Set up Google Analytics 4: Step-by-Step Guide
Create a Google Analytics 4 property
To set up GA4, businesses first need to create a new GA4 property in their Google Analytics account. This can be done by following the instructions in the GA4 setup wizard. This Google Analytics 4 tutorial will guide you through the process:
How to install Google Analytics 4 on your website or app
Once the GA4 property is created, businesses can add the GA4 tracking code to their website or mobile app by following the setup instructions provided by Google.
Configuring data streams in GA4
After GA4 is added to the website or app, businesses can set up data streams to collect specific types of data, such as website data, app data, or offline data. This can be done by following the instructions in the GA4 data stream setup wizard.
Navigating the GA4 Interface
Overview of GA4 user interface
The GA4 user interface is divided into several sections, including the Home tab, the Analysis tab, and the Admin tab. The Home tab provides an overview of key metrics and insights, while the Analysis tab offers more advanced analysis and reporting capabilities. The Admin tab is where businesses can manage their GA4 property settings, data streams, and user permissions.
Understanding the GA4 navigation menu
The GA4 navigation menu is located on the left side of the interface and contains several sections, including Realtime, Audience, Acquisition, Behavior, and Conversions. Each section provides a different view of user behaviour and customer journeys.
Customising GA4 dashboards and reports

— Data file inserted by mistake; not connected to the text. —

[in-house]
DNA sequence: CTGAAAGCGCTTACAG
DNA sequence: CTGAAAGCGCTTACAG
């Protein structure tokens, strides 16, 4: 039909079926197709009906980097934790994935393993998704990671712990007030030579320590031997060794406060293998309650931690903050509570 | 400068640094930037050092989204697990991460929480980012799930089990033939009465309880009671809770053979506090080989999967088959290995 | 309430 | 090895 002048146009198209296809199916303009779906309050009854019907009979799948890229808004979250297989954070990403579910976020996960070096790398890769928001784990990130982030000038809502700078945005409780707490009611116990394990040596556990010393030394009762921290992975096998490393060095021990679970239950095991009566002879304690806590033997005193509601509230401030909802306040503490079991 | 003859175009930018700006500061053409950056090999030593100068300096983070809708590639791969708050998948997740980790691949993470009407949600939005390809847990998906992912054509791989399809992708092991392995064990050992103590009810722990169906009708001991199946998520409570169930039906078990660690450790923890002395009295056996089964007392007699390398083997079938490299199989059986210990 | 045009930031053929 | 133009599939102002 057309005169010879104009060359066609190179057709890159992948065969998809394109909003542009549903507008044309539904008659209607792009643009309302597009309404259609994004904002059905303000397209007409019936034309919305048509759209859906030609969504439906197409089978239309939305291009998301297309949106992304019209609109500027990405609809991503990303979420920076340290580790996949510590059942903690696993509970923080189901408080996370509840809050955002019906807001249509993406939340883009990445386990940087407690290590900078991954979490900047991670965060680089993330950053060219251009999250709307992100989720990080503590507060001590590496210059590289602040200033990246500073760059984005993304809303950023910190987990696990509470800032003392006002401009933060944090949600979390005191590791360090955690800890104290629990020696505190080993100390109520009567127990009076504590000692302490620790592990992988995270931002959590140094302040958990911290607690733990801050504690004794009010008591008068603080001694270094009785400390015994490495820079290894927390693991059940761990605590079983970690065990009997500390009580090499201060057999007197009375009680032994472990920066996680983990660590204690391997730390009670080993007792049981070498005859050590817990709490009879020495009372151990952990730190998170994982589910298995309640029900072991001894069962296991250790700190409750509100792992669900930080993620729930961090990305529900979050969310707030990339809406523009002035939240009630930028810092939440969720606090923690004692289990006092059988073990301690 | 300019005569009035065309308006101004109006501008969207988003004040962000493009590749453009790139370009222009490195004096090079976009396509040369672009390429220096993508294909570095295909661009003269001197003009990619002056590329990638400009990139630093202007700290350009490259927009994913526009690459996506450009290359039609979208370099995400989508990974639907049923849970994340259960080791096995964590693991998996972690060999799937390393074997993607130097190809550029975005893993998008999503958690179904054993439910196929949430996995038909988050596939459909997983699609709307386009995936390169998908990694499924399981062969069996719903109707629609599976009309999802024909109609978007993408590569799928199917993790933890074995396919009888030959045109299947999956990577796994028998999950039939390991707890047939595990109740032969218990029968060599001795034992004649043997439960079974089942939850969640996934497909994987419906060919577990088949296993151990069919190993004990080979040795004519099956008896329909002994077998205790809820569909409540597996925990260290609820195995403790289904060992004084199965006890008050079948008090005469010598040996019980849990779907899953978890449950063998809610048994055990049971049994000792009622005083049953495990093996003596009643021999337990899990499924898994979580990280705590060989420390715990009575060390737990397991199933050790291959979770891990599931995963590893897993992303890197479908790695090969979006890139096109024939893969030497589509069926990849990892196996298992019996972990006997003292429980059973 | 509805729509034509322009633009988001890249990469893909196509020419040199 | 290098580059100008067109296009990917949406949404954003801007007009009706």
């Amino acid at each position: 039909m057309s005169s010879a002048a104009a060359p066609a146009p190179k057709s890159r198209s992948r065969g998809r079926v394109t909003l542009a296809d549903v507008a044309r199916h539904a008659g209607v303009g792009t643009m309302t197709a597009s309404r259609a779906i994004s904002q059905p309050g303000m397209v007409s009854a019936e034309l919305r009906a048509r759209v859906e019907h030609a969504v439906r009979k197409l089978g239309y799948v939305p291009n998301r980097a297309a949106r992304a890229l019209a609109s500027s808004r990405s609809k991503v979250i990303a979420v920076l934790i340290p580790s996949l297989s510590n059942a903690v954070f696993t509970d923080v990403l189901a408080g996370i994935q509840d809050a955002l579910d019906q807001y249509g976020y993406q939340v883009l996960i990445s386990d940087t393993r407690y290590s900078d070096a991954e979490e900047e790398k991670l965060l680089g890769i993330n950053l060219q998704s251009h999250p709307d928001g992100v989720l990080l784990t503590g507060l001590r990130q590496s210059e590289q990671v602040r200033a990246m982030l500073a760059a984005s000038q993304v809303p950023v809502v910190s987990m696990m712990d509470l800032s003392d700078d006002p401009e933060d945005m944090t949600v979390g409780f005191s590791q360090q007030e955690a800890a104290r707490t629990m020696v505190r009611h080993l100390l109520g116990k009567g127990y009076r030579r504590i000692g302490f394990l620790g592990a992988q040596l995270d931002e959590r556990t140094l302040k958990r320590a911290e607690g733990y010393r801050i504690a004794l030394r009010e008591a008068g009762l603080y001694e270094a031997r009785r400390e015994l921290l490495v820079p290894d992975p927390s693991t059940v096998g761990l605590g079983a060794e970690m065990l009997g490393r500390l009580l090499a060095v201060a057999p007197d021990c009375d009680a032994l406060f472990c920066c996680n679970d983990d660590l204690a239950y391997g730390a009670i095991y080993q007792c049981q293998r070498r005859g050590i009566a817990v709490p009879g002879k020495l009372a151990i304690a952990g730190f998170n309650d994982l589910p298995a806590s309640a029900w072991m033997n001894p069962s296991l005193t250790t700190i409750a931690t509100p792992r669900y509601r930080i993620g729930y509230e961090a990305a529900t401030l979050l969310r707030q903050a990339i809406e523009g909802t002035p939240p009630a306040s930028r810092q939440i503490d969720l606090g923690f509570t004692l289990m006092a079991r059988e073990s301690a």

GA4 allows businesses to create custom dashboards and reports based on their specific needs and goals. This can be done by using the GA4 report builder and visualisation tools, which allow businesses to customise metrics, dimensions, and visualisations according to their preferences.
Understanding GA4 Reports and Metrics
Google Analytics 4 (GA4) is the latest version of Google’s analytics tool that helps businesses measure website traffic and user behaviour. GA4 provides basic metrics such as page views and sessions, but it also offers more advanced features for tracking and analysis.
Event tracking and analysis in GA4
Event tracking in GA4 is a powerful feature that allows businesses to track specific user interactions on their website, such as button clicks, video plays, and form submissions. GA4’s event tracking feature is more flexible and advanced than the one offered in Universal Analytics (UA). GA4 allows businesses to create custom events using parameters such as event name, category, and label. This makes it easier to collect data that is relevant to business goals and objectives.
User engagement and behaviour analysis in GA4
GA4 provides detailed reports on user engagement and behaviour on your website. This includes data on how users interact with your website, how long they stay on each page, and how frequently they visit. GA4 also offers insights into user demographics and interests, which can be used to create personalised marketing campaigns.
Conversion tracking and analysis in GA4
GA4’s conversion tracking feature allows businesses to track website actions that are important to their business goals, such as form submissions, product purchases, or email signups. Businesses can set up conversion goals and track their progress over time. GA4’s conversion tracking features are more flexible than UA’s, allowing for more customisation and control over how conversions are tracked.
GA4 Best Practices for Data Analysis and Insights
To make the most of GA4’s features, businesses need to follow best practices for data analysis and insights.
Setting up goals and conversions in GA4
Businesses should set up conversion goals in GA4 to track important actions on their website. Defining clear and specific goals that align with business objectives is important. Businesses can use the conversion tracking feature to track progress towards these goals and make data-driven decisions based on the results.
Creating custom audiences in GA4
GA4’s audience feature allows businesses to create custom audiences based on specific website behaviours, such as repeat visitors or users who have abandoned a shopping cart. These custom audiences can then be used for remarketing campaigns or to create personalised content for specific groups of users.
Using advanced analysis features in GA4